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MILAN — Tommy Hilfiger Corp. may be mulling a possible sale, but that’s not halting the company’s international push into new markets.
Today, Hilfiger opens a 16,145-square-foot retail/corporate complex here. The 19th-century structure, featuring Art Nouveau ironwork and glass atriums, houses a store, showroom and offices. Next month a cafe will open on the site, surrounding a cobblestone courtyard.
Hilfiger is renting the space, which stood empty for years. Merchant offices occupy the upper floors, equipped with large terraces overlooking the square. The store alone covers 1,700 square feet and features antique American oak flooring, dark-stained ash shelving units and brushed stainless steel accents.
The opening marks the brand’s first major Italian foray since Hilfiger bought the rights to manage and distribute the brand from former partner Fincom SpA in March. The five-year partnership with the Italian company didn’t roll out the boutiques as quickly as expected, resulting in just four stores in Turin, Catania, Pesaro and Bologna. Original plans called for about 20 stores.
Hilfiger plans to open 10 to 15 freestanding stores in Italy over the next three to five years, in cities like Florence, Rome and Milan, which could support a second store. Still, a company spokeswoman said the number-one priority is growing the wholesale business, a task the new showroom will facilitate. The brand is currently sold in nearly 1,000 doors across the country.
Tommy Hilfiger Europe BV posted revenue of about $532 million for the year ended March 31. Company officials estimate that Italy generates about 5 to 10 percent of turnover. TH Europe predicts that Italian revenue can increase over time to account for 15 percent of European revenues, a spokeswoman said.
Overseas growth, particularly in Europe and the Far East, is key to Hilfiger’s future as the brand continues to struggle in the U.S. market. Hilfiger is off to the Far East next week for a tour through the region, including fashion shows in major cities, to boost his business there.
Hilfiger’s European business used to be completely licensed, but the firm bought back the company and it is now a wholly owned subsidiary. However, Fred Gehring, head of Hilfiger Europe, and other partners, approached the U.S. group about buying the company this summer, prompting Hilfiger to hire JPMorgan Chase in August to solicit other offers.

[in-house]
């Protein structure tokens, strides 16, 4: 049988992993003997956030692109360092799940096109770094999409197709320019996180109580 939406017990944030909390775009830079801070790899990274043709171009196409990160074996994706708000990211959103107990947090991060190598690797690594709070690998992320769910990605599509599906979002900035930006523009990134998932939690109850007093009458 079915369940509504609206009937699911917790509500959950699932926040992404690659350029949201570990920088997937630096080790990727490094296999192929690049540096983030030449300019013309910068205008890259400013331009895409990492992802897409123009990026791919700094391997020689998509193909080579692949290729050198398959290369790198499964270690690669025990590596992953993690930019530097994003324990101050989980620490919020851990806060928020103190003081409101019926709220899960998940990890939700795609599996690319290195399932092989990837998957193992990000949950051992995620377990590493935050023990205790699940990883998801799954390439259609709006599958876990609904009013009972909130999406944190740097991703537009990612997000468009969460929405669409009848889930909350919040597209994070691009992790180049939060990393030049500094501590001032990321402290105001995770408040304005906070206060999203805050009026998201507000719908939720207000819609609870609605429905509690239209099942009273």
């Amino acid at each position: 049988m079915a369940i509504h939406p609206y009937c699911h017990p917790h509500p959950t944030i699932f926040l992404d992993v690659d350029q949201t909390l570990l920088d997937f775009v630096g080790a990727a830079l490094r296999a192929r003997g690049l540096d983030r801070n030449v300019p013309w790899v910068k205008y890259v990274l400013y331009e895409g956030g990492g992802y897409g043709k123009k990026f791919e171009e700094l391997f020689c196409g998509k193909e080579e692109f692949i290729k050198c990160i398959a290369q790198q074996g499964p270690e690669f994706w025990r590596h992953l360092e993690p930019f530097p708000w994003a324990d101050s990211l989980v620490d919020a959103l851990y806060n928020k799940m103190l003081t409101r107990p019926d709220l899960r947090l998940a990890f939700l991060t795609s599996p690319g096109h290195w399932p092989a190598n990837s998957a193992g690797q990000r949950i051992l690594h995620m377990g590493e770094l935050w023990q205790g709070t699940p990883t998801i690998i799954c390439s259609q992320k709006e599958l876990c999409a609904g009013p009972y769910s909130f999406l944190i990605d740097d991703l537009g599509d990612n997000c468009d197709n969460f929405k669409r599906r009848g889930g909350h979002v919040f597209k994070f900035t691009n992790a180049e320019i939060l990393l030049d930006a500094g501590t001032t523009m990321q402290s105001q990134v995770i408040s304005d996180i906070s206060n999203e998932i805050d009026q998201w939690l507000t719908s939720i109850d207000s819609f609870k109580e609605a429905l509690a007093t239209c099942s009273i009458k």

This story first appeared in the September 16, 2005 issue of WWD. Subscribe Today.
The store carries the men’s and women’s sportswear collections, and a smattering of denim and accessories. Although TH Europe shares buying offices with other Tommy Hilfiger subsidiaries, it designs its own collections targeting a European audience. Polo shirts are cropped higher and fit tighter, while overall fabric quality is higher than that of Hilfiger products in the U.S. A new premium jeans line, featuring embroidered back pockets, bows for spring.
Carissa Fortino, managing director of Tommy Hilfiger Italia SpA, said the brand already enjoys a higher positioning in Europe than the department store-driven U.S. market. The company plans to keep it that way by toning down some of the flag logos, cleaning up baggy silhouettes and competing more closely with European designers.
“The European customer likes more of a sophisticated fit. It’s a bit more sleek and less oversized,” Fortino said.
The building is located on a corner of Piazza Oberdan, a square on one end of the bustling Corso Buenos Aires shopping avenue. Nearby, Gucci stages fashion shows next door to the Hotel Diana Majestic. Just down the road, Dolce & Gabbana is renovating a movie theater into a new show space.
Despite this proximity to marquee designer territory, Hilfiger isn’t planning a bash during the Milan shows later this month. Instead, it’s slating an event for mid-October when Tommy Hilfiger will be in Monaco for the Swarovski Fashion Rocks for The Prince’s Trust event.